UNITED STATES DEPARTMENT OF EDUCATION OFFICE OF SPECIAL EDUCATION AND REHABILITATIVE SERVICES September 23, 2016 Nisha Kashyap , Esq. Alliance for Children’s Rights 3333 Wilshire Boulevard, Suite 550 Los Angeles, California 90010 Dear Ms. Kashyap: This letter responds to your May 3, 2016 correspondence to the Office of Special Education Programs (OSEP) requesting guidance on certain provisions of Part B of the Individuals with Disabilities Education Act (IDEA , or Part B) and its implementing regulations. Specifically, you asked whether the right to examine education records afforded by section 615(b)(1) of the IDEA is limited only to parents 1 of children who already have been deemed eligible for special education services, or if the right also extends to children with suspected disabilities . You note that you raise this question in connection with a complaint filed under the IDEA’s State complaint provisions (34 CFR §§300.151- 300.153). Generally, it is not OSEP’s practice to comment on the merits or factual accuracy of a State complaint file d with a State educational agency. However, we will respond to your general question about the IDEA’s provision related to a parent’s right to access his or her child’s educa tion record. Unde r 34 CFR §300.501, the regulation that implements section 615(b)(1) of the IDEA, the parents of a child with a disability must be afforded, in accordance with the procedures in 34 CFR §§300.613- 300.621, an opportunity to inspect and review all education records with respect to the identification, evaluation, and educational placement of the child, and the provision of a free appropriate public education to the child. The regulation in 34 CFR § 300.613 requires each participating agency to permit parents to inspect and review a ny education records 2 relating to 1 Under 34 CFR §300.30, a parent means: (1) A biological or adoptive parent of a child; ( 2) A foster parent, unless State law, regulations, or contractual obligations with a State or local entity prohibit a foster parent from acting as a parent; (3) A guardian generally authorized to act as the chil d’s parent, or authorized to make educational decisions for the child (but not the State if the child is a ward of the State); (4) An individual acting in the place of a biological or adoptive parent (including a grandparent, stepparent, or other relative) with whom the child lives, or an individual who is legally responsible for the child ’s welfare; or (5) A surrogate parent who has been appointed in accordance with 34 CFR § 300.519 or section 639(a)(5) of the IDEA . 2 The IDEA Part B regulations in 34 CFR §300.611(b) define “education records” as the type of records covered under the definition of “ education records” included in the regulations in 34 CFR Part 99 implementing the Family Education al Rights and Privacy Act (FERPA) . Section 99.3 defines , with a few exceptions, “education record s” as those records that ( 1) directly relate to a student in attendance; and ( 2) are maintained by an educational agency or institution or by a party acting for the agency or institution. Under the Uninterrupted Scholars A ct (USA), which amended FERPA, educational agencies and institutions are permitted, but not required, to disclose, without prior written consent, personally identifiable information from a child’s education records to an agency caseworker or 400 MARYLAND AVE., S.W. WASHINGTON, D.C. 20202 -2600 www.ed.gov The Department of Education’s mission is to promote student achievement and prepar ation for global competiveness by fostering educational excellence and ensuring equal access. their children that are collected, maintained, or used by the agency under Part B. The agency must comply with a request without unnecessary delay and before any meeting regarding an individualized education program , or any hearing pursuant to 34 CFR §300.507 or §§300.530- 300.532, or resolution session pursuant to 34 CFR §300.510, and in no case more than 45 days after the request has been made. Under 34 CFR §300.613(b), t he right to inspect and review education records includes : (1) the right to a response from the participating agency to reasonable requests for explanations and interpretations of the records; (2) t he right to request that the agency provide copies of the records containing the information if failur e to provide those copies would effectively prevent the parent from exercising the right to inspect and review the records; and (3) t he right to have a representative of the parent inspect and review the records. An agency may presume that the parent has authority to inspect and review records relating to his or her child unless the agency has been advised that the parent does not have the authority under applicable State law governing such matters as guardianship, separation, and divorce. The regulation in 34 CFR §300.613 does not limit the right of a parent to access education records to only those parents whose children have been evaluated and found eligible for special education and related services under the IDEA. To restrict access in this manner denies an important right to other parents who may need access to education records related to identification and evaluation to fully participate in meetings held to discuss their child’s potential eligibility for IDEA services or a public agency’s determination that their child is ineligible for special education and related services under the IDEA. A p arent may wish to review referral documents, assessment and evaluation reports, and required notices under the IDEA, etc., to gain a better understanding of the public agency’ s recommendations and decisions . The information in the child’s education records could be needed to help the parent decide whether he or she wish es to pursue the IDEA’s dispute resolution options to resolve any disagreement with the public agency’s determination that the child is not suspected of having a disability under the IDEA or is ineligible to receive , or continue to receive, special education and related services. 3 Therefore, in response to your question, we believe that a par ent’s right to inspect and review a child’s education record also extends to parents who suspect their child may have a disability. Based on section 607(e) of the IDEA, we are informing you that our response is provided as informal guidance and is not legally binding, but represents an interpretation by the U.S. Department of Education of the IDEA in the context of the specific facts p resented. other represen tative of a State or local child welfare agency or tribal organization when the agency or organization is legally responsible for the care and protection of the child and has the right to access the child’s case p lan under State or tribal law. 20 U.S.C. §1232g(b)(1)(L). Department guidance on the USA is available at: https://www2. ed.gov/policy/gen/guid/fpco/ferpa/uninterrupted- scholars-act -guidance.pdf. 3 Under IDEA section 615(d)(1)(A)(i) and 34 CFR § 300.504(a)(1), a copy of the procedural safeguards available to the parents of a child with a disability must be given to the parents upon initial referral or parental request for evaluation. The procedural safeguards notice must include a full explanation of all of the procedural safeguards available, including those related to access to education records. If you have any further questions, please do not hesitate to contact Lisa Pagano , Education Program Specialist, at 202-245-7413 or by email at Lisa.Pagano@ed.gov . Sincerely, /s/ Ruth E. Ryder Acting Directo r Office of Special Education Progr ams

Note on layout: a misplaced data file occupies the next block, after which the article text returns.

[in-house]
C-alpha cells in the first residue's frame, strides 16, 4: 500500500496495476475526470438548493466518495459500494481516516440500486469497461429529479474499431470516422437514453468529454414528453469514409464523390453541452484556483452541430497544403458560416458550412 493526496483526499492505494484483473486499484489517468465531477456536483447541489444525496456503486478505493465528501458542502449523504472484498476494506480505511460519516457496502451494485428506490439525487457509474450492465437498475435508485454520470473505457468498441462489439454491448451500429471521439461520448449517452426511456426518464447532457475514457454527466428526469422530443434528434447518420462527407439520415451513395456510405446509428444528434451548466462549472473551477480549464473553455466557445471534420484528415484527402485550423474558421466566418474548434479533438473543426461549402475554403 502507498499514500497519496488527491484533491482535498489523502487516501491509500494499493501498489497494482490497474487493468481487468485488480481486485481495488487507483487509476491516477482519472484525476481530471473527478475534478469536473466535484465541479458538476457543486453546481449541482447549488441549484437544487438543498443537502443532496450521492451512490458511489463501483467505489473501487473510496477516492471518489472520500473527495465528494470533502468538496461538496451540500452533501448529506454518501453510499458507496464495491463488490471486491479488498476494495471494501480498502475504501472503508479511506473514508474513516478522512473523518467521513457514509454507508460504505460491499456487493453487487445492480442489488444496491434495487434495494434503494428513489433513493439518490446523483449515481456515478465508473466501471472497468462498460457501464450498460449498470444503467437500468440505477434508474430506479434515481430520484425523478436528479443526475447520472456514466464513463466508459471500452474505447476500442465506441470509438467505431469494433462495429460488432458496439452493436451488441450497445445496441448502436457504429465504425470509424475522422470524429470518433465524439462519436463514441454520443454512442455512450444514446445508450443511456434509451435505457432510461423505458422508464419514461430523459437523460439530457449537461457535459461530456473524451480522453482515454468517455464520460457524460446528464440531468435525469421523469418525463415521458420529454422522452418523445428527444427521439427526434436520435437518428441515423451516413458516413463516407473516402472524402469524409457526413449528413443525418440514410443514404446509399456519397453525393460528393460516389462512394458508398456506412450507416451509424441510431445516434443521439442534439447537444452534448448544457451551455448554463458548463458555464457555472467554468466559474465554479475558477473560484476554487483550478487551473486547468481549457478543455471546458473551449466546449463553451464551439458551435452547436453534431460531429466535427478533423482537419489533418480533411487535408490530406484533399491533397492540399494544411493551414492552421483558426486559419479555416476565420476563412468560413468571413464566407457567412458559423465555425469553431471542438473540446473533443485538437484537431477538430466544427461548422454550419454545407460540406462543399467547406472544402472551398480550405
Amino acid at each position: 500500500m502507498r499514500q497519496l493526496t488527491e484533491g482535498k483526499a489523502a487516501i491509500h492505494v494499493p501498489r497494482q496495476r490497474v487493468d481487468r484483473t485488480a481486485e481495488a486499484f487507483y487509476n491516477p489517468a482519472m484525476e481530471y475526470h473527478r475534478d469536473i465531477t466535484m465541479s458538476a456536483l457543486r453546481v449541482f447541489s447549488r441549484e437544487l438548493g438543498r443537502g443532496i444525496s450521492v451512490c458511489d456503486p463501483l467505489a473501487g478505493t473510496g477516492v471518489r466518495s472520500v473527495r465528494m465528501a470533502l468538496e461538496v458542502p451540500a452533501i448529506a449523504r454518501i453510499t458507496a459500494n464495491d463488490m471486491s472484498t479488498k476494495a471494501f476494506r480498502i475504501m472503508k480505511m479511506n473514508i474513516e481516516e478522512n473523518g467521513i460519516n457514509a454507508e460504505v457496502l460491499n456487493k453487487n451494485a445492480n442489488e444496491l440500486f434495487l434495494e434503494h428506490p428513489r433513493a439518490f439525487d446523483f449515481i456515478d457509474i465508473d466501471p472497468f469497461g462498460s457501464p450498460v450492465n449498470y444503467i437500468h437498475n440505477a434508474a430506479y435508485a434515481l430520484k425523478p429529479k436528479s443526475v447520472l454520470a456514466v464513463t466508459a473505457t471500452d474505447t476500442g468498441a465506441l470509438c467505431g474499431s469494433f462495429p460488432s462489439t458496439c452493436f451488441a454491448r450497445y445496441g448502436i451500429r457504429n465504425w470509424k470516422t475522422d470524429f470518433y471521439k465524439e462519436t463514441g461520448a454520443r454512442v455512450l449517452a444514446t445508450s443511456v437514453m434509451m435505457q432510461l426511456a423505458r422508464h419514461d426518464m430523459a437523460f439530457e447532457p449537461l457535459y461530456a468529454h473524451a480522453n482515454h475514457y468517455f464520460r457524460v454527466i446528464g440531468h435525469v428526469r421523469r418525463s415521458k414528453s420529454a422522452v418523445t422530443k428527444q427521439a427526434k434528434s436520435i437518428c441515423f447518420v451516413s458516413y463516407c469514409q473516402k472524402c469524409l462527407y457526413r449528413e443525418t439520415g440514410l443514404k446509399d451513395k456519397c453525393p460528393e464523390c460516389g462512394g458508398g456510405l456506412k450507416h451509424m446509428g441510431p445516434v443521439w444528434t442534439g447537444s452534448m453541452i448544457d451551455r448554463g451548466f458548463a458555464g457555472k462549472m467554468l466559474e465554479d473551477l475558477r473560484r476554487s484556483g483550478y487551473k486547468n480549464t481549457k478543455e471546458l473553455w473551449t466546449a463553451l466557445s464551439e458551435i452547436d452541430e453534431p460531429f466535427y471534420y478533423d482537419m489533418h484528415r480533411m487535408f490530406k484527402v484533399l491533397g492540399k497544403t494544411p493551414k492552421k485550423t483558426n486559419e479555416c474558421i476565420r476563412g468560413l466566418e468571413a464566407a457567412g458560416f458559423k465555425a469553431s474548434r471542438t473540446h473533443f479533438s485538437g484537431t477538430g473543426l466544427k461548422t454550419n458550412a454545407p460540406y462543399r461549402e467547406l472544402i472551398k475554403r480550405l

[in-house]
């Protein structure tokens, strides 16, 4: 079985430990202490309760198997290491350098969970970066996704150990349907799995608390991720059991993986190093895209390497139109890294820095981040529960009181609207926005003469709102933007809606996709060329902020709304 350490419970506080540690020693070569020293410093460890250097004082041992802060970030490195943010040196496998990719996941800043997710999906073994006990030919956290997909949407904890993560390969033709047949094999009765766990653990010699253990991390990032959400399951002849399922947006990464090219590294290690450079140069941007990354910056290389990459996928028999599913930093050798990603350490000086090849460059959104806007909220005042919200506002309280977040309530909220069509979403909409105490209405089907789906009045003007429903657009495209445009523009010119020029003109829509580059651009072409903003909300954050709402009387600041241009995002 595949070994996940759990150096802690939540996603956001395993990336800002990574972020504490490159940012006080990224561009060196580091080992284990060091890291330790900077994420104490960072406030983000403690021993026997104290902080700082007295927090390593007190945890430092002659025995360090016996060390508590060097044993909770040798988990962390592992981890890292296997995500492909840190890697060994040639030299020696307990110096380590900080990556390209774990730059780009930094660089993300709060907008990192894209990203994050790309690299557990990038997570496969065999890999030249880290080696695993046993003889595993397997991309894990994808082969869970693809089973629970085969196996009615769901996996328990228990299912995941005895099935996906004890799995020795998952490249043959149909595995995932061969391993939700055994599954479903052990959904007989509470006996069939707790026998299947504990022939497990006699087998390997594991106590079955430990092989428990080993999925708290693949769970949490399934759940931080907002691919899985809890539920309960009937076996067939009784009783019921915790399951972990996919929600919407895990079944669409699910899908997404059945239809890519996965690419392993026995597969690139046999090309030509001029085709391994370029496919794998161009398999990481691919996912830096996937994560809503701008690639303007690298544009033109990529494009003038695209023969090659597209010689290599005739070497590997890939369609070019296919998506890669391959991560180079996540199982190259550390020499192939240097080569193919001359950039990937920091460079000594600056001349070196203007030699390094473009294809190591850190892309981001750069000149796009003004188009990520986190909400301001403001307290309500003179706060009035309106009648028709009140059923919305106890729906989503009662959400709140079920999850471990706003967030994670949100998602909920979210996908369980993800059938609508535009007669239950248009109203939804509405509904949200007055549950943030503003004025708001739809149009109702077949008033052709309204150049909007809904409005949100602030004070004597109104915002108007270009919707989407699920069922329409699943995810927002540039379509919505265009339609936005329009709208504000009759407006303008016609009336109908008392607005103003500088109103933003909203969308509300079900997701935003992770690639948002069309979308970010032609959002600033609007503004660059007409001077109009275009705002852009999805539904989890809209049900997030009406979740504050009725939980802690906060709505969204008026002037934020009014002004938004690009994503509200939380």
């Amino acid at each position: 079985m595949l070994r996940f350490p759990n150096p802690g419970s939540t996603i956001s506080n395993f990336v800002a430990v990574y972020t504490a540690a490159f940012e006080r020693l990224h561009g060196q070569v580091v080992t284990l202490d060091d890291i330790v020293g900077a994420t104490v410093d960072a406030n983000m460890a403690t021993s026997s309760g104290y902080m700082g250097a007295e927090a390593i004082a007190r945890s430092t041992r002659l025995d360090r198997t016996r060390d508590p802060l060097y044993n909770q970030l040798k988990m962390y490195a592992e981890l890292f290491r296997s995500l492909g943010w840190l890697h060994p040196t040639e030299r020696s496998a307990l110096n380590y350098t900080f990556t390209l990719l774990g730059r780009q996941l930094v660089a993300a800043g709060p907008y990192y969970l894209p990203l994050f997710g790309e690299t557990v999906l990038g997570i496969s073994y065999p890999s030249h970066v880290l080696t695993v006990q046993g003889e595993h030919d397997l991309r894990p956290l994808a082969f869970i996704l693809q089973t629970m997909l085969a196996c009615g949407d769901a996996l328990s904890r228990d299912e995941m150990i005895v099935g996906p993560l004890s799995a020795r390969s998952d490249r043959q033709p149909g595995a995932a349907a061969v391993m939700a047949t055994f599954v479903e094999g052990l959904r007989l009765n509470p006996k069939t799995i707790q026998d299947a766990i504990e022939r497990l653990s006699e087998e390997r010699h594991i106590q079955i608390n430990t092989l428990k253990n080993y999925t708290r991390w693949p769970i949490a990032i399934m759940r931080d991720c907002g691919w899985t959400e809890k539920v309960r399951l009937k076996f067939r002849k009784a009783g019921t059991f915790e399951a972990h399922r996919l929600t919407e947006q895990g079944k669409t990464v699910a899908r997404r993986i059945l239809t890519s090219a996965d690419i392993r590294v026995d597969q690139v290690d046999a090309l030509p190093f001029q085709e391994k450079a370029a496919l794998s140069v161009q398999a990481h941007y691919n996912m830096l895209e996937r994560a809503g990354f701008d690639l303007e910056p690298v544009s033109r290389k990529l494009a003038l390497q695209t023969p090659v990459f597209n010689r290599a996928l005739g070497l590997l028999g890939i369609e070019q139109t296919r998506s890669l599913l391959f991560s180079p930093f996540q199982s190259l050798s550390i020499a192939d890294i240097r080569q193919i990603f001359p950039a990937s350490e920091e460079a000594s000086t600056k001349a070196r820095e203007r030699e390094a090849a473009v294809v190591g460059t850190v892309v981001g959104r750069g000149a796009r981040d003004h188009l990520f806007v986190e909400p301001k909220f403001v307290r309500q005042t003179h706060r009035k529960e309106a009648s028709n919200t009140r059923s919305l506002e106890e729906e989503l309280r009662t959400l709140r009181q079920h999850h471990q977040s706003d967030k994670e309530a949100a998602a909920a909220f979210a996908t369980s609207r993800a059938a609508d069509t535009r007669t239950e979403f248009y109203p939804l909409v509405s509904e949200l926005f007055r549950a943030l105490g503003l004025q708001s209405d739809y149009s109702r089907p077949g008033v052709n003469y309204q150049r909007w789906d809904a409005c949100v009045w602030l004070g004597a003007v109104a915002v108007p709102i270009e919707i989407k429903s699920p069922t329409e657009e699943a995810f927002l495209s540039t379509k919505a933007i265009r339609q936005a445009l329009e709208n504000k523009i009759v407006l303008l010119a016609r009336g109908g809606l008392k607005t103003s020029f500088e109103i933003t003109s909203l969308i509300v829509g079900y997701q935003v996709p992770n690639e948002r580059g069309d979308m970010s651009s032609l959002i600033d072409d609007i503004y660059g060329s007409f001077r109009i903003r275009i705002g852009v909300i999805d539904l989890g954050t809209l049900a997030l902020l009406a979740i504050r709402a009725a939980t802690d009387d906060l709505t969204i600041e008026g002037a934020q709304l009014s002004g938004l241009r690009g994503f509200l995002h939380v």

Addresses the right of parents of students with suspected disabilities to inspect and review educational records.
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Last modified on October 24, 2023